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Microsoft Advertising Network policies

Text guidelines

14 February 2022

Ad language

  • The language used in the ad must be appropriate for the market in which the ad is displayed.
  • The ad language and/or search results must match the language of the page.
  • As a general rule, landing pages should be in the local language(s) of the market.
  • Foreign language words are allowed where they naturally fall into local language usage. For example, in English-speaking regions, the following foreign words are allowed: résumé, faux, burrito, café, fiancé, cliché, curriculum vitae, Zeitgeist.
  • The landing page must be clear and understandable to the average user in the target market.

Country Restrictions

  • Essential information on products offered to consumers must be written in Croatian language and Latin script on the ad or landing page. This includes:  
    • Basic characteristics of the product needed for the consumer to make a purchase decision such as product name, type and model of product, name under which the product is sold, the composition of the product, the characteristics, and technical characteristics of the product. 
    • Name and registered office of the manufacturer or importer established in the European Union. 


  • Ads must use proper, grammatically correct capitalization.
  • Proper nouns should be capitalized where appropriate. For example, "Purchase cheddar cheese imported from England."
  • Capitalization must be consistent. For example, use title case, sentence case, or capitalize the first letter of every word.
  • Ads may not use excessive or random capitalization, such as BIG SALE or AmAzinG.
  • Titles should be title-cased in English-speaking markets. Titles should be sentence-cased in German-, French-, Spanish-, Italian-, and Dutch-speaking markets. Descriptions must be sentence case.
  • Legitimate acronyms and advertiser brand names that are registered in all capital letters are allowed.

Grammar, punctuation, and spelling

  • Grammar and spelling must be correct unless the incorrect grammar or spelling is part of the corporate or product branding.
  • One exclamation point or question mark is allowed per sentence in ad text.


  • Make sure that dynamic text, such as that used for {keyword}, {param2} and {param3}, does not cause incorrect grammar in your ad title or ad text.
  • Spelling of dynamic text, such as that used for {keyword}, {param2}, and {param3}, must be correct.
    • If you bid on misspelled keywords, do not use them in ad groups that contain {keyword} dynamic text.

Symbols, special characters, and abbreviations

  • Use numbers, letters, and symbols in a way that reflects normal speech.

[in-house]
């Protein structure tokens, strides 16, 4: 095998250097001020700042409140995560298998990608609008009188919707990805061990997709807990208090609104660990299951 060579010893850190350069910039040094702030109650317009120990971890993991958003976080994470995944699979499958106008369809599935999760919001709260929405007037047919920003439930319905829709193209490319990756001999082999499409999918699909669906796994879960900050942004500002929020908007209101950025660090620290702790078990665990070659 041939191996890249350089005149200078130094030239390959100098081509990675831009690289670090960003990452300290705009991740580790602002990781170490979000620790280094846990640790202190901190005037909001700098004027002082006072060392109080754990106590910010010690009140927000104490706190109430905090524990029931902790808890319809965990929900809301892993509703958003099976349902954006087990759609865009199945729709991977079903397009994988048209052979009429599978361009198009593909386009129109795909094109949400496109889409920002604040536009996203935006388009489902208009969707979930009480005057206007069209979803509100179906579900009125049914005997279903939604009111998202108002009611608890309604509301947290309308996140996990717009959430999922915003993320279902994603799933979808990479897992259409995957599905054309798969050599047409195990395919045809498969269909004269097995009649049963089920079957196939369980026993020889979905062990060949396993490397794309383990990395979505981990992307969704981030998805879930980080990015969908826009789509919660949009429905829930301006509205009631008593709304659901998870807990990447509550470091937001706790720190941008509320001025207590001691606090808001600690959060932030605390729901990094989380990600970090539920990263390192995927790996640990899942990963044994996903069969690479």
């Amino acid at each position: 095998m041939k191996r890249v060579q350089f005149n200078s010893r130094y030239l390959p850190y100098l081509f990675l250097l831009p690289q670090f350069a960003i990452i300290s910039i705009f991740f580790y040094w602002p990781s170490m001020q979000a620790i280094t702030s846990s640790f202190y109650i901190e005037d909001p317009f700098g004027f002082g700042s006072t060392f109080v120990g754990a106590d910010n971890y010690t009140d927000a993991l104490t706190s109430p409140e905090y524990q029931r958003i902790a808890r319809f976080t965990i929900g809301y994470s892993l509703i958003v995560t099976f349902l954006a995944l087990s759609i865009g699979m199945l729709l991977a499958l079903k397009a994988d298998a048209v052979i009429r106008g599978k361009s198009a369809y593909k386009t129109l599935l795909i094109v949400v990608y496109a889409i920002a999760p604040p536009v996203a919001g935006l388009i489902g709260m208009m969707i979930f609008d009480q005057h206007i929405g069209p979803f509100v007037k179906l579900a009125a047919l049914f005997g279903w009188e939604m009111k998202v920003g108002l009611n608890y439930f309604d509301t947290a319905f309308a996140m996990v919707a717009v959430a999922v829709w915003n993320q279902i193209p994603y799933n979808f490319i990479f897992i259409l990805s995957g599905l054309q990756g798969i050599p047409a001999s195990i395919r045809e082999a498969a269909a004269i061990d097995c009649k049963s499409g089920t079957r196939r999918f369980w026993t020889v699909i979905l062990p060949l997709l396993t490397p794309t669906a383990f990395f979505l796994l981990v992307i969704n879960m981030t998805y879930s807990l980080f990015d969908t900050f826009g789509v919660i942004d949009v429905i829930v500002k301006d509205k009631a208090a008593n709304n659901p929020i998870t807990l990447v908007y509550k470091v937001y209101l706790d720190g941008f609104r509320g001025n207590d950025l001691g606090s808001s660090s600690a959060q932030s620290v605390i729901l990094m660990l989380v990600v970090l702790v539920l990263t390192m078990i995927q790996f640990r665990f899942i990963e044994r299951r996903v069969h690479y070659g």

• Only one price or % allowed per ad. This includes discounts and price reductions, such as 25% 50% off! or $99.99 $89.99 $79.99!
  • Consecutive, non-alphanumeric characters are not allowed. For example, "TV - Only $5.95/Mo!!!"
  • Use of italic, bold, superscript, subscript or other enhanced or resized fonts is not allowed.
  • Use of the trademark symbol ™ or copyright symbol ® in the ad title or ad text is not allowed unless the trademark is already registered or in the process of application. For more information, please see the Intellectual property policies.
  • Symbols not used as part of the language of the ad are not allowed in ad copy. For example, the following types of symbols and characters are not allowed in the ad title, ad text or keyword list:
    • Wingdings, dingbats, arrows, bullets, or other symbols used to draw attention to an ad.
    • Mathematical symbols such as <, >, =
    • Emoticons
    • Block elements such as ▉ or ▃
    • Accents or characters specific to languages other than those enabled for the market(s) the ad targets. For example, ~, ^, or ç would not be allowed in the US market.
    • Unnecessary symbols such as @, }{,][, ¤, § ‗
  • Abbreviated or shortened versions of words may be used if they reflect common usage and are in direct context of the advertised product or service. For example:
    • Month may be written as mo or mo. (with period).
    • Pic, pics, or pix may be used instead of pictures.
    • An ampersand (&) may be used in place of "and."
    • A number sign (#) may be used in place of "number" or "pounds."
    • A percent sign (%) may be used in place of "percent."
    • An X or x may be used in place of "times" or "by"—"5X faster" or "4x4 truck," for example.
    • A plus sign (+) may be used in place of "plus."
    • An asterisk (*) may be used to denote travel category stars—"4* hotel," for example.

Word count and character limits


  • Minimum word count. A combined total of at least 3 words is required in your title and descriptive text.
  • Character limitations. If your ad title, ad text or destination URL exceeds certain character limitations, you will receive an error message. Character limits are calculated with dynamic text included in the calculation.  For additional information on character limits please visit our help page.

URL characters

Display URLs and final URLs may only be in Latin, ASCII characters and must not contain accents or diacritics. Display URLs and final URLs with non-Latin characters — such as Chinese or Russian characters, for example — and Latin characters with accents and diacritics — such as http://contosé.com, for example — will be rejected.


URL types

  • Display URL: The web page address that appears in your ad text.
  • Final URL: The upgraded version of the URL address of the page on your website that people reach when they click your ad from a desktop or laptop.
  • Tracking URL: The address that enables you to track performance.
  • Landing page URL: The address of the final web page where users end up after clicking an ad.

Final and landing page URL.